1. 5

Elinor “Lin” Ostrom (born Elinor Claire Awan; August 7, 1933 – June 12, 2012) was an American political economist whose work was associated with the New Institutional Economics and the resurgence of political economy. In 2009, she shared the Nobel Memorial Prize in Economic Sciences with Oliver E. Williamson for “her analysis of economic governance, especially the commons”. To date, she remains the only woman to win The Prize in Economics.

Online in Google+, in forums all over the internet, in Youtube videos, there are people writing and talking about the opposite of the current government/commerce hegemony as defined in Systems of Survival by Jane Jacobs.

There is an expectation of a sudden tipping point in the natural and human systems away from top secret, intellectual property, copyright, capitalism for the 1%, me the consumer, and an evolution of the Commons, Open-Source Everything, We the Community.

The Commons.ca Organizations that thrive in the future will do so because they understand the power of the commons. We see this already, especially online. The shared economy of open source is is winning out over siloed corporations. New social movements are more about networks than organizations. As knowledge becomes our most powerful currency, these scenarios will play out again and again – both off and on line.

References: Systems of Survival by Jane Jacobs basic model for symbiosis between government and commerce.

Open-Source Everything Manifesto by Robert David Steele

  1.  

  2. 2

    Full pdf document reference: Governing the Commons - The evolution of institutions for collective action, ELINOR OSTROM Indiana University, 1990, 20th printing 2002

    other links: http://www.resilience.org/stories/2011-11-04/elinor-ostrom-outlines-best-strategies-managing-commons https://en.wikipedia.org/wiki/Elinor_Ostrom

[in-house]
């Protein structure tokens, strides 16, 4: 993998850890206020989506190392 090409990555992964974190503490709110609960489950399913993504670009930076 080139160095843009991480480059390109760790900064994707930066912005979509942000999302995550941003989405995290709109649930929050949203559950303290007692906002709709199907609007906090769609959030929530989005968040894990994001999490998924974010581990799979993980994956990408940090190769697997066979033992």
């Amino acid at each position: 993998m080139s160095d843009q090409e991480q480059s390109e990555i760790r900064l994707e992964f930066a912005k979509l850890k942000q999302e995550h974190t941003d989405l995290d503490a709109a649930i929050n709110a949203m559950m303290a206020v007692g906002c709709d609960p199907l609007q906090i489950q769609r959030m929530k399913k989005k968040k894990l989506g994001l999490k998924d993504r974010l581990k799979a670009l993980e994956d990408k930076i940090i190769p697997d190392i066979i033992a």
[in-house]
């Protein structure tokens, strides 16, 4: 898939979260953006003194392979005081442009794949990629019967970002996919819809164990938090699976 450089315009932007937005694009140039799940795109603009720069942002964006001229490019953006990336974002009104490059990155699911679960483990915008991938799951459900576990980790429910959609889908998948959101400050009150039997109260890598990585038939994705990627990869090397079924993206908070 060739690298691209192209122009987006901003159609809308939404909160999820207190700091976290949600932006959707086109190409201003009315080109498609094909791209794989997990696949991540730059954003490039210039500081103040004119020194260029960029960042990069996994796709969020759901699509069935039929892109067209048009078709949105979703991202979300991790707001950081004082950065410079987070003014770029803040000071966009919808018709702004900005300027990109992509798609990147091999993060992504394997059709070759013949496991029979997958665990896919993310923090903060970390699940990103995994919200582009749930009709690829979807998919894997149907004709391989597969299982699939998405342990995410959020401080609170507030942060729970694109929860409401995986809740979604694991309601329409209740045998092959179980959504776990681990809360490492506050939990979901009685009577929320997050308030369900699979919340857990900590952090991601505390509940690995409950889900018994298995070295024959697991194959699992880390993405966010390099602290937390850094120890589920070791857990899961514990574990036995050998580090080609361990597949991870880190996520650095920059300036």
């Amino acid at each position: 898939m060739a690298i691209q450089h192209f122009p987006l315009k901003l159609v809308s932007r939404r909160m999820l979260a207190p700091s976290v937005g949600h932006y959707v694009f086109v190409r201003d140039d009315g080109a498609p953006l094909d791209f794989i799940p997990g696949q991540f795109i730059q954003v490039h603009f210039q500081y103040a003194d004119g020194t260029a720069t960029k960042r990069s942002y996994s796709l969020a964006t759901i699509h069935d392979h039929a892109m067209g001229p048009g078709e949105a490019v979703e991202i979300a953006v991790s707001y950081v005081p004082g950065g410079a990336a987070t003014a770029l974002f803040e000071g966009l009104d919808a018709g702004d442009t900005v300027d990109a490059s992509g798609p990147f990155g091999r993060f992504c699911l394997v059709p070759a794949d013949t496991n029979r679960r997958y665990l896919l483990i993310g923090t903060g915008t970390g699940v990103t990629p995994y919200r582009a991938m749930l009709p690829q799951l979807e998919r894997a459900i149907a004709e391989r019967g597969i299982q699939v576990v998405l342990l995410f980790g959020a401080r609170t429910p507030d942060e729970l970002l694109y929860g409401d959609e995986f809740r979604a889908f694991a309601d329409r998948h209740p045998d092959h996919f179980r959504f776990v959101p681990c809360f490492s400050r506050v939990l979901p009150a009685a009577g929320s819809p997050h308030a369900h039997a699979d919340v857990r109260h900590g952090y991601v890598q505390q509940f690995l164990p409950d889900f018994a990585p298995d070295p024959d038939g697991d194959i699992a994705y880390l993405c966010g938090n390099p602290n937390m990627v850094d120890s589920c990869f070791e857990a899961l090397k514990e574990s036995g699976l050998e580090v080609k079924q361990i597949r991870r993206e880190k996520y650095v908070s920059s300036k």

8 Principles for Managing a Commons

    1. Define clear group boundaries.

    2. Match rules governing use of common goods to local needs and conditions.

    3. Ensure that those affected by the rules can participate in modifying the rules.

    4. Make sure the rule-making rights of community members are respected by outside authorities.

    5. Develop a system, carried out by community members, for monitoring members’ behavior.

    6. Use graduated sanctions for rule violators.

    7. Provide accessible, low-cost means for dispute resolution.

    8. Build responsibility for governing the common resource in nested tiers from the lowest level up to the entire interconnected system.

    http://www.onthecommons.org/magazine/elinor-ostroms-8-principles-managing-commmons

    1. 1

      We are in the era of networks of committed people sharing values. This is shaping a new form of economy. The XX century dominance of corporations will be declining during XXI century by the emergence of movements working in networked organization of professionals, based on knowledge relationships.

      1. 2

        JoseA,

        is it really going to be based on ‘knowledge relationships’? I am wondering whether it really could be conceived of as ‘learning relationships’ where knowledge is something that is created between people rather than only a ‘resource’. Or did I misinterpret you?

        1. 1

          tomhitchman, ‘knowledge relationships’ and ‘learning relationships’ Yes, “knowledge” accumulation was the education system up until recently. Maker Spaces, problem based learning (PBL), constructivism, and many other educational terms are being used to shift the education system so that students form learning relationships. Universities have created many small labs for students to use to tinker, invent, create a product, make things, and all the while they are accumulating learning relationships with the people, tools, equipment, materials, sources of information, etc. An Open-Everything is now found at your local University.

      2. [Comment removed by author]

        1. 2

          Paulr,

          From Wikipedia: “The sharing economy (sometimes also referred to as the peer-to-peer economy, mesh, collaborative economy, collaborative consumption) is a socio-economic system built around the sharing of human and physical resources.”

          Perfect examples of Red Herring are your references to “a sharing economy” and to the presstv article about Germany. Both are misleading and distractions from the topic referenced above. Words get in the way of a conversation.